Annie Liebovitz: The Early Years, 1970–1983: Archive Project #1
Grande Halle, Arles; 03/07/17 to 24/09/17
This, by far the biggest show in the festival, is an overwhelming collection that would have benefited from some curatorial discernment. The catalogue claims it contains 5000 images and I’m in no position to argue. It’s massive.
It is, in my view, far too big, and each section has too many images. I get the idea of unearthing an archive and showing previously unseen images, but there are hundreds in each section when dozens (at most) would do. It’s a triumph of quantity over quality. The images are closely packed, mostly printed quite small and mounted informally behind wall-sized plates of glass.
Once you get over the tsunami-style presentation the images themselves are interesting and revealing. She was, in my opinion, a far more interesting photographer over this reportage period than she later became as a portraitist. There is an energy and an urgency to her 1970s work that she didn’t recapture in her later career. In short, I prefer Rolling Stone Liebovitz to Vanity Fair Liebovitz.
Her work over this period covers political unrest, alternative lifestyles, rock and roll, pop culture and several hybrids of all of the above – she rode the zeitgeist and she got closer to her subjects than most, as it seemed that the boundaries between journalists and subjects were fuzzier back then. It feels more like an insider’s view than it should, if that makes sense.
The best section by far for me was the wall dedicated to the 1973 Rolling Stones US tour. It has a few hundred fantastically observed onstage and backstage moments that really capture the decadence and surreality of the 1970s rock star lifestyle. I found myself poring over these images for the longest time, which led me to the realisation that I only thought there were too many images in the sections where I wasn’t already interested in the subject matter! I would happily have paid to see a specific Liebiovitz/Stones exhibition.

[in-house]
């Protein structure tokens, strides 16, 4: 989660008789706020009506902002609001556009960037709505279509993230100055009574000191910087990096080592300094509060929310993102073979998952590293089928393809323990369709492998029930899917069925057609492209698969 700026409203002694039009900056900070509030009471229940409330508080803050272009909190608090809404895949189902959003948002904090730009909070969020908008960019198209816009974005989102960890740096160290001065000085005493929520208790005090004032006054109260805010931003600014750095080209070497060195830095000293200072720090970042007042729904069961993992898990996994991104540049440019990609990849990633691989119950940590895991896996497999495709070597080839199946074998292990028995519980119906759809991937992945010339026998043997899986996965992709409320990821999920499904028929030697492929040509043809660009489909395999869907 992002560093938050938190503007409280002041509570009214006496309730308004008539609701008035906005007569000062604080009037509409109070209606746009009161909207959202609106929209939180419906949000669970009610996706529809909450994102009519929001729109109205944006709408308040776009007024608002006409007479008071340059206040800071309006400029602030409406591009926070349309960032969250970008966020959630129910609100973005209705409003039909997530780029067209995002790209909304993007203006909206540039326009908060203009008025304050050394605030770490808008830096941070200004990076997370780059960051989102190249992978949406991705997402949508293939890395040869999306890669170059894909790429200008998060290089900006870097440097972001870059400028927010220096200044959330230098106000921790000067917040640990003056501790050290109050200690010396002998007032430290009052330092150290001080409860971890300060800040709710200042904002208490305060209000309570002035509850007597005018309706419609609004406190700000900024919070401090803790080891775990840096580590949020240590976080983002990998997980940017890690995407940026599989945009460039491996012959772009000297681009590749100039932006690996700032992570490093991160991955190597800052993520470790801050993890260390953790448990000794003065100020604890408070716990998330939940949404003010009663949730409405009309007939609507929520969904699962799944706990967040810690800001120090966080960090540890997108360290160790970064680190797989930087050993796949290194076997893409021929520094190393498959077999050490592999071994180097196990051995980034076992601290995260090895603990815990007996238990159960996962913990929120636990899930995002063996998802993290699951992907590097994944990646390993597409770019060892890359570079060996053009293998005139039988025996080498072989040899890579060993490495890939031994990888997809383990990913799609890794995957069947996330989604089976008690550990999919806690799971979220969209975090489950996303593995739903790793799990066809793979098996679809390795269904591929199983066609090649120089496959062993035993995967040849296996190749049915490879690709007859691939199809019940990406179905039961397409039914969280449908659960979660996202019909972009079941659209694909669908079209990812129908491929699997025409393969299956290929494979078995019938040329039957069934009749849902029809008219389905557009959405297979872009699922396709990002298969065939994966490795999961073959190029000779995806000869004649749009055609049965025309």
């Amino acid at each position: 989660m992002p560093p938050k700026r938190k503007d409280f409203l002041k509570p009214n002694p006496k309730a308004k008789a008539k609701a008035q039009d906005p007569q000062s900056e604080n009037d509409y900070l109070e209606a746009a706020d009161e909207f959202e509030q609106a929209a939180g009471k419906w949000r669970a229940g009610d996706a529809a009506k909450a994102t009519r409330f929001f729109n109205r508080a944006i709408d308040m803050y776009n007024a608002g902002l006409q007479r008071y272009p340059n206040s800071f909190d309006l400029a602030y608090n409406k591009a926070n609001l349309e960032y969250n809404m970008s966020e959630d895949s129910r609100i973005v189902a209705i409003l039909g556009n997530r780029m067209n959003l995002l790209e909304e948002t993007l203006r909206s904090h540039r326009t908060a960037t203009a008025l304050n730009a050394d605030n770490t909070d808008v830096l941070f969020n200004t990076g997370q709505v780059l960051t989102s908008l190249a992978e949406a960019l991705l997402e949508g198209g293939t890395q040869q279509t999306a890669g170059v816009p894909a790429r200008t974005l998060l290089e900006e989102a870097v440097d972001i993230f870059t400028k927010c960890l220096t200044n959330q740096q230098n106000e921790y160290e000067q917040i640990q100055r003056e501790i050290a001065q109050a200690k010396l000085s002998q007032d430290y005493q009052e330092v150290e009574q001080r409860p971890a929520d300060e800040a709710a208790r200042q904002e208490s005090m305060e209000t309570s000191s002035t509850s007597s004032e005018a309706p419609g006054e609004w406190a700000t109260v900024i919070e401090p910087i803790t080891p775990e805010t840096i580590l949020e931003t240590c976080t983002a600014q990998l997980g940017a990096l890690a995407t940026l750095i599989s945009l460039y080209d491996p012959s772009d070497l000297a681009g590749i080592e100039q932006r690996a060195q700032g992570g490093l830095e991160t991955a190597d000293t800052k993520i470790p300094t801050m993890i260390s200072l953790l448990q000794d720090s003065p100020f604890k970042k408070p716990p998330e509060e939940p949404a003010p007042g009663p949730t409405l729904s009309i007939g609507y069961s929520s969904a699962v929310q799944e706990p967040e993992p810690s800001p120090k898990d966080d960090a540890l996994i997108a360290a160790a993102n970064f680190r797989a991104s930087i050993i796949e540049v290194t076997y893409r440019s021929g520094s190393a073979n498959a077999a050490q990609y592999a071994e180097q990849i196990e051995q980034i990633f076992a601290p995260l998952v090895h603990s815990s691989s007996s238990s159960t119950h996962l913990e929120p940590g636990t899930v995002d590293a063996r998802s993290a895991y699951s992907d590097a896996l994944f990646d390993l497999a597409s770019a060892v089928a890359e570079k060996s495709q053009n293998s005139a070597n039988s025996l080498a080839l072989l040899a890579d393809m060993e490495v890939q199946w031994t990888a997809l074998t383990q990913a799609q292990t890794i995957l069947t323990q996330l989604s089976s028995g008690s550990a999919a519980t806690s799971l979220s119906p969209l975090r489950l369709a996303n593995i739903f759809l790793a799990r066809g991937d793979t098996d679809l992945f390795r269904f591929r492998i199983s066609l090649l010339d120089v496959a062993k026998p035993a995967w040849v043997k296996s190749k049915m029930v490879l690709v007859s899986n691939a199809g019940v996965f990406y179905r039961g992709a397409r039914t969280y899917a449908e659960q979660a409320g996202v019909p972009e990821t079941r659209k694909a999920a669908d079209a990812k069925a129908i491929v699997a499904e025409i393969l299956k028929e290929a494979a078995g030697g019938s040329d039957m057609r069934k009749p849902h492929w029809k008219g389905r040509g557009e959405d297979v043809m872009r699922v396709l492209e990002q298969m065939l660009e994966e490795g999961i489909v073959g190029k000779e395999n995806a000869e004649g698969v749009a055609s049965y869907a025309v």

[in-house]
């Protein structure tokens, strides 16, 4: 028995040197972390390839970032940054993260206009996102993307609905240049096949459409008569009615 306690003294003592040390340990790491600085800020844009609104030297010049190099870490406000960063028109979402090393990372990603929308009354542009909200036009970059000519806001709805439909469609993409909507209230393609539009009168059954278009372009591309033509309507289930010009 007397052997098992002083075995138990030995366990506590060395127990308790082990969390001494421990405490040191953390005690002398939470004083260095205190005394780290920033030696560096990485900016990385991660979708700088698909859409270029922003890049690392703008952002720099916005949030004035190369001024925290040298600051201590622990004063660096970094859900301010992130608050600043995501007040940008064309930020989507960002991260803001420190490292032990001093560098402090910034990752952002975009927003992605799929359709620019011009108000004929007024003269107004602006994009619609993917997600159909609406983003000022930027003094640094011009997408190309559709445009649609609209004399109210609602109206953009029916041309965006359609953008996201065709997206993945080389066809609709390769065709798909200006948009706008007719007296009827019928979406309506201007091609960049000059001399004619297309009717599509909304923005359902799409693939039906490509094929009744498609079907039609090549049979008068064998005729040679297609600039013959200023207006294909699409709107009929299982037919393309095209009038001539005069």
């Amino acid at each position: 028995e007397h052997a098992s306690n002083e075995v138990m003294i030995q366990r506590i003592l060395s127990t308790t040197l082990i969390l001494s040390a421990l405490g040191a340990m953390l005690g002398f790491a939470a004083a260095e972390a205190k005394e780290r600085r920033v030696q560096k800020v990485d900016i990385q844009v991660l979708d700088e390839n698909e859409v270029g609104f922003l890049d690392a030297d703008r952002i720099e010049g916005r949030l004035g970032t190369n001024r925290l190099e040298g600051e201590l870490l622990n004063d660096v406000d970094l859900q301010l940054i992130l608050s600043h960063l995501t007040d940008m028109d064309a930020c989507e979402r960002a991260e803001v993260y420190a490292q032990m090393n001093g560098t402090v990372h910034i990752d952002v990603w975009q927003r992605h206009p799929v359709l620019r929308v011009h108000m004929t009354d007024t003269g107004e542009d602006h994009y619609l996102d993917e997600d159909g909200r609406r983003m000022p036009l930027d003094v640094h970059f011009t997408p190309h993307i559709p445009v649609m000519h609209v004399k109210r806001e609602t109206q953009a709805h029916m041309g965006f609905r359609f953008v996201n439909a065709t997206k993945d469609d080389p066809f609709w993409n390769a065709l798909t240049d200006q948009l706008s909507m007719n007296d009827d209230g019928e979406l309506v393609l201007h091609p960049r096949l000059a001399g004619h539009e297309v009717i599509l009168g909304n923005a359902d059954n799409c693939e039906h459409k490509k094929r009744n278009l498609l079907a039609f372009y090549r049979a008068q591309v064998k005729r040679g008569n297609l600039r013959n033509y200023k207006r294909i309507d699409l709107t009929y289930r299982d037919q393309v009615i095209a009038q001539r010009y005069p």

Oddly, the show doesn’t really finish where you’d expect it to, on the cusp of her change in direction from reportage to portraiture, but extends ahead and includes a little of her early 1980s celebrity portrait work. This felt like it belonged more at the start of Archive Project #2.
It’s a really interesting show and I’m glad I saw her early work as first of all I wasn’t familiar with it and secondly it surprised me how much I prefer it to her more famous work.
I found myself comparing it to the Joel Meyerowitz show, as they are both cases of big names showing early work. This wins hands down for a couple of reasons: first, her early work is, in my opinion, more interesting than her more famous later work, while I think the opposite is true for Meyerowitz; secondly, her show may have had far too much in it, but that is, on balance, a better flaw than too little.
If you can’t edit yourself, find someone who can! Too much imagery can make it look like you’re either indecisive or lazy, and places the onus on the viewer to find a way through the mass of images.